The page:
Why the new ACA waivers matter
As in-the-weeds as a revised waiver process sounds, the practical effects of what the Trump administration announced yesterday could add up to one of its most substantive blows yet against the Affordable Care Act.
The big picture: These changes will likely cause more separation of healthy and sick people, but only in states that avail themselves of these new options — creating another level of segmentation between red and blue states.
How it works: Under the Obama administration, states seeking a waiver from the ACA’s rules had to show that their alternatives would cover just as many people as the ACA, with insurance that’s just as robust, for the same cost. That’s why only 8 waivers have ever been granted.
- But under the Trump administration’s approach, if the same number of people have access to ACA-level coverage, that’ll count — even if few of them actually choose it.
- Likewise, “a waiver that makes coverage much more affordable for some people and only slightly more costly for a larger number of people would likely meet” the new standards, the formal policy guidance says.
- States could, for example, seek a waiver that would let their residents apply the ACA’s premium subsidies to “short-term” insurance plans, even though those plans don’t meet the ACA’s requirements, including the mandate to cover people with pre-existing conditions.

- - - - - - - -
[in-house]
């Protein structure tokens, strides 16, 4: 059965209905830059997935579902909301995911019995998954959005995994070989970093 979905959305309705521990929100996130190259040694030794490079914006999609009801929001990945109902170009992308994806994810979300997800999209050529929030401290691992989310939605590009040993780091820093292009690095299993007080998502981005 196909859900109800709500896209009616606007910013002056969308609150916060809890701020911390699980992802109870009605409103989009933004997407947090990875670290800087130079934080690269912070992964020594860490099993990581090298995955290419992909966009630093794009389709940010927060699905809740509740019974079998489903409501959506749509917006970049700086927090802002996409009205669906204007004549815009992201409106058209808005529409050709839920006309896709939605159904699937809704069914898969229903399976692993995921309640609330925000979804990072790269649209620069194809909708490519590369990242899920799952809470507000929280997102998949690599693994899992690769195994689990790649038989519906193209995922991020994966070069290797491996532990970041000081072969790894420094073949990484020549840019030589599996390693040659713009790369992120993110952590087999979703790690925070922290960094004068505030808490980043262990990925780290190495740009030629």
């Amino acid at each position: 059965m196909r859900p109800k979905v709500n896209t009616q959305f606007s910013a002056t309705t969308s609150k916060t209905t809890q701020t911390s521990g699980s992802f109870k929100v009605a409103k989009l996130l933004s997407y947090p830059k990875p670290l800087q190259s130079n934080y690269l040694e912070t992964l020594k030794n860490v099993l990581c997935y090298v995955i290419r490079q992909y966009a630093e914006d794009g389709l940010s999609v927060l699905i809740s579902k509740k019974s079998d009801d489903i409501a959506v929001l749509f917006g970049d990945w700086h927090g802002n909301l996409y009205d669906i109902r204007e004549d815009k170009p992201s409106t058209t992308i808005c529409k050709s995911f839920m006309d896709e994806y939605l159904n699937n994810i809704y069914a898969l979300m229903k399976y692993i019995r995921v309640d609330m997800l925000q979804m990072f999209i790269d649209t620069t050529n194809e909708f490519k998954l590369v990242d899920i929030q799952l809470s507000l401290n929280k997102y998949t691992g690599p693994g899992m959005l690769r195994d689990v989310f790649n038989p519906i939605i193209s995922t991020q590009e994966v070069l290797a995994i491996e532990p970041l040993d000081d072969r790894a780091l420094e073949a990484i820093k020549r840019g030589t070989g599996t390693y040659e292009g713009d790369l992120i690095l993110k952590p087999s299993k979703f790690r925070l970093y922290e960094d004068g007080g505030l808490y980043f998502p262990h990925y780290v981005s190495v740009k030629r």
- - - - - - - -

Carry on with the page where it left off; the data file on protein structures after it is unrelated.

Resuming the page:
Between the lines: The Trump administration has often treated the ACA’s exchanges as a de facto high-risk pool. And that’s the best prism through which to understand these latest changes.
- These waivers will let states lean even further into new, non-ACA options for healthy people. That will likely increase premiums for ACA coverage. But because the vast majority of ACA enrollees are subsidized, they’ll be insulated from those costs.
There are limits to how far that dynamic can go, because states' waivers still can’t add too much to the federal government’s costs. But that’s the basic dynamic at play here — and it’s one that will continue to move the larger individual market further and further away from the ACA.